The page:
AI: insurance, business and liability considerations

Artificial intelligence (AI) used to be considered science fiction, but more and more industries are finding valuable ways to use it, and as a result, the market is rapidly growing. (Photo: Garry Killian/Shutterstock)

Artificial intelligence used to be considered science fiction, but more and more industries are finding valuable ways to use it, and as a result, the market is growing rapidly. (Photo: Garry Killian/Shutterstock)

As technology has evolved, artificial intelligence (AI) has become an asset used in countless ways – whether it’s walking into a room and asking a virtual assistant to turn on the lights or steering a car by itself.

However, AI can pose an additional risk to businesses and, from an insurance perspective, it raises liability issues. Therefore, it is essential for companies to ensure that they have the right protection. Sophistication is paramount, and there are many unknowns when it comes to determining liability and insurance coverage.

How is artificial intelligence used?

Different industries use artificial intelligence in different ways. For example, many shipping companies are using AI GPS tools to create more efficient routes for drivers and algorithms to provide more accurate estimates of when a package will be delivered after leaving its destination. Some life science companies are also using AI to speed up study and literature review completion time, and some automakers are using AI to advance self-driving projects.

How is artificial intelligence used in insurance?

As business and industry have evolved with AI, insurers have begun to use artificial intelligence to provide more accurate pricing. This is especially important for medium and large companies, because as companies grow, their exposure to risk also increases significantly. Additionally, when dealing with medium and large commercial businesses, there may be distinct or unique risks that can make it difficult to streamline the underwriting process.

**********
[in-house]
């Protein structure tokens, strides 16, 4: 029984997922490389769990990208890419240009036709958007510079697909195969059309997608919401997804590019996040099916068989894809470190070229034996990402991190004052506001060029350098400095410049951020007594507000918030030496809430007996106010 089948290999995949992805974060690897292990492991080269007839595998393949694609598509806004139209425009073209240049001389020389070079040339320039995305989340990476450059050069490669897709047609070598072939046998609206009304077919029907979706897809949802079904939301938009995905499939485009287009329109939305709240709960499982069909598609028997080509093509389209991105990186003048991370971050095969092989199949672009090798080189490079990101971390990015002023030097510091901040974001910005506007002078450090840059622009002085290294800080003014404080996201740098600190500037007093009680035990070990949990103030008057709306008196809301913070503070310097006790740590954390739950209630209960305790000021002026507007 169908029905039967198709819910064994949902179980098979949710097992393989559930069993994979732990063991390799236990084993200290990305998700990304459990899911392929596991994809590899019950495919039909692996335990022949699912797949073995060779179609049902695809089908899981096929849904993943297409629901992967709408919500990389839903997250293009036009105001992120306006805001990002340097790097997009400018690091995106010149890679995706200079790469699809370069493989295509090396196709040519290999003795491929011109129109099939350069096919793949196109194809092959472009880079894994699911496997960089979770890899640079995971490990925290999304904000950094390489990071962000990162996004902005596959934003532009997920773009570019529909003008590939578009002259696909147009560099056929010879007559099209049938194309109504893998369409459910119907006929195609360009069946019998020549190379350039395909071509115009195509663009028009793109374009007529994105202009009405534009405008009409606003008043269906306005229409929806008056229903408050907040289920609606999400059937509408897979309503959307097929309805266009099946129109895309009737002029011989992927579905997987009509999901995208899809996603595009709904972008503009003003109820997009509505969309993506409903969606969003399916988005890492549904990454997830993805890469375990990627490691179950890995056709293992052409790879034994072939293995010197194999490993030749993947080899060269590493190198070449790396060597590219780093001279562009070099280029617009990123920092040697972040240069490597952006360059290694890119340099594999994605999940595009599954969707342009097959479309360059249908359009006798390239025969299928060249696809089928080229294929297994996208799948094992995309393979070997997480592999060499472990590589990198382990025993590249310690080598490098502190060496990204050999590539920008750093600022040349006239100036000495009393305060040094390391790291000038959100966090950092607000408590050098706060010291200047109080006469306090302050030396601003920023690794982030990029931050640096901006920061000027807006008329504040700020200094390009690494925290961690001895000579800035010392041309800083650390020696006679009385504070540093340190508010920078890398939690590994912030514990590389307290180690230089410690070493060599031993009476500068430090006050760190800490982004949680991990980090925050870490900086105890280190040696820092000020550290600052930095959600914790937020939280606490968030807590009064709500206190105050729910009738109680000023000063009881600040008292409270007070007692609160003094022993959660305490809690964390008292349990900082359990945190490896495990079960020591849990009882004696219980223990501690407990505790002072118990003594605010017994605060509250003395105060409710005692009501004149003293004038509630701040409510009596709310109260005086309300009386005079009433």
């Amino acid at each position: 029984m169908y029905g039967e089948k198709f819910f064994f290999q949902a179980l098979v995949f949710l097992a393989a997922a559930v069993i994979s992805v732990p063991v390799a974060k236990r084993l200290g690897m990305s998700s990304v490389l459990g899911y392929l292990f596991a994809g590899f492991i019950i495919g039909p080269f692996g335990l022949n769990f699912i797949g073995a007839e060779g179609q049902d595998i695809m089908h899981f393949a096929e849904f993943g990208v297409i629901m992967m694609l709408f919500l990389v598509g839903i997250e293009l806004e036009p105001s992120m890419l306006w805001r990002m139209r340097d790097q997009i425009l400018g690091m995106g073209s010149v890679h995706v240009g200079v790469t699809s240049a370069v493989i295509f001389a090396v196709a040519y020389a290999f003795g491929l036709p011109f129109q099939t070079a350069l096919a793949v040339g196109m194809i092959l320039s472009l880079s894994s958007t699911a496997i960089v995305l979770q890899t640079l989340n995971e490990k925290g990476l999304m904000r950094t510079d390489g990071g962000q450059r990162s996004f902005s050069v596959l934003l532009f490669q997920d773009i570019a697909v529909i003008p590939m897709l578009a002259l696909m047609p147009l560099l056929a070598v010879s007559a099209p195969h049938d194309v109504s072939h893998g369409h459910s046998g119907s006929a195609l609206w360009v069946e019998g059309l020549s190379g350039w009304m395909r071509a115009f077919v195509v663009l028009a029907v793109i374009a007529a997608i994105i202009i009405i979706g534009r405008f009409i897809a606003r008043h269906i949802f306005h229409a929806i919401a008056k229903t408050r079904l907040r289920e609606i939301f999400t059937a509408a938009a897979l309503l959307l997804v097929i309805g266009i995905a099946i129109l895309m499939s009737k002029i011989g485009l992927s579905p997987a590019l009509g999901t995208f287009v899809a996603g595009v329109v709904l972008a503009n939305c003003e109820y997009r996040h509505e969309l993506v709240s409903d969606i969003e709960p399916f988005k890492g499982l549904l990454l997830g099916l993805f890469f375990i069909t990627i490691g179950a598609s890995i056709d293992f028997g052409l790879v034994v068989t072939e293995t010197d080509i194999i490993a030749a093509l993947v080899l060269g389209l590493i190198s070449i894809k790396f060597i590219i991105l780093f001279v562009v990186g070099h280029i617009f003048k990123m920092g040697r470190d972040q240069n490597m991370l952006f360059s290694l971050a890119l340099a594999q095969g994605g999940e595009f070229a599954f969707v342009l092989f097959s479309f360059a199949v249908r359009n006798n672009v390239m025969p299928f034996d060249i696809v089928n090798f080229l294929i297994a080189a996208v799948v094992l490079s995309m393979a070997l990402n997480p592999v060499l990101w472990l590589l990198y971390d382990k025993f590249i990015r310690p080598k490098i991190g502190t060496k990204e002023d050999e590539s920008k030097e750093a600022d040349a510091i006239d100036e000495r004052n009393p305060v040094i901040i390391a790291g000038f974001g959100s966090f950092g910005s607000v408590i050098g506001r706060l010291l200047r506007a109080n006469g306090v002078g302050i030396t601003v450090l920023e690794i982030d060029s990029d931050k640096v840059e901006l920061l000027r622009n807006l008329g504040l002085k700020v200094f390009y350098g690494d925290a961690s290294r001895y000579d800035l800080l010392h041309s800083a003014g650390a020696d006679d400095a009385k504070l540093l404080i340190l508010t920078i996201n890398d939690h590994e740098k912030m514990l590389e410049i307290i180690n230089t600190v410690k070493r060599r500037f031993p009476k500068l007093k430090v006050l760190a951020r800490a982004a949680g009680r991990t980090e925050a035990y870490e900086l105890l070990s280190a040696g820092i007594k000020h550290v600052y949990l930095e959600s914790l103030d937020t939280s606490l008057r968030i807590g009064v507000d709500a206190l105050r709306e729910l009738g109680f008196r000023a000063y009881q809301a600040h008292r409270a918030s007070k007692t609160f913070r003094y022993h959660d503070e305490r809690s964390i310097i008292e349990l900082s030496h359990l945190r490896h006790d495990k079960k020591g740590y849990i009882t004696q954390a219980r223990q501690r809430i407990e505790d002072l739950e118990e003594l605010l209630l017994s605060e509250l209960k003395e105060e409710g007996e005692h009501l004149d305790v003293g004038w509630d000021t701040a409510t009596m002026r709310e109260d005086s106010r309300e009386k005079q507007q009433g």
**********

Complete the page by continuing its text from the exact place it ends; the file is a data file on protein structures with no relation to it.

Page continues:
For example, it’s not uncommon for medium and large businesses to have dozens or even hundreds of locations. It is unrealistic to send someone to each location to assess risk exposures to determine the cost of insurance. This is when aerial imagery becomes useful. One way The Hartford uses artificial intelligence to assess risk in medium and large companies. The insurer integrates AI with aerial photos to identify the condition of a roof and make recommendations to the company if repairs need to be made.

The risks of artificial intelligence

Although artificial intelligence has benefits, it can create new risks for businesses. One of the biggest risks relates to the right to privacy. Some AI use cases may operate without express consumer consent, and others may identify personal traits or interests that impact the consumer. These privacy considerations affect how AI technology is deployed and have led to intense scrutiny from regulators, legislators and end users.

Artificial intelligence and civil liability

Depending on how a company uses artificial intelligence with its products or services, liability can be difficult to identify. Some automakers are using artificial intelligence to advance driver assistance technology. With AI, some cars can steer and drive on their own in lane lines, read speed limit signs, know when to apply emergency braking to try to reduce collision damage, and alert drivers who do not pay attention. However, the question may arise as to who is responsible if someone used one of these features and had an accident.

Since traditional product liability is based on tort liability. When it comes to AI, liability can arise from the design of a product. For example, was there a mistake in the way the software was supposed to work? Due to this uncertainty, purchasing insurance coverage can become complicated.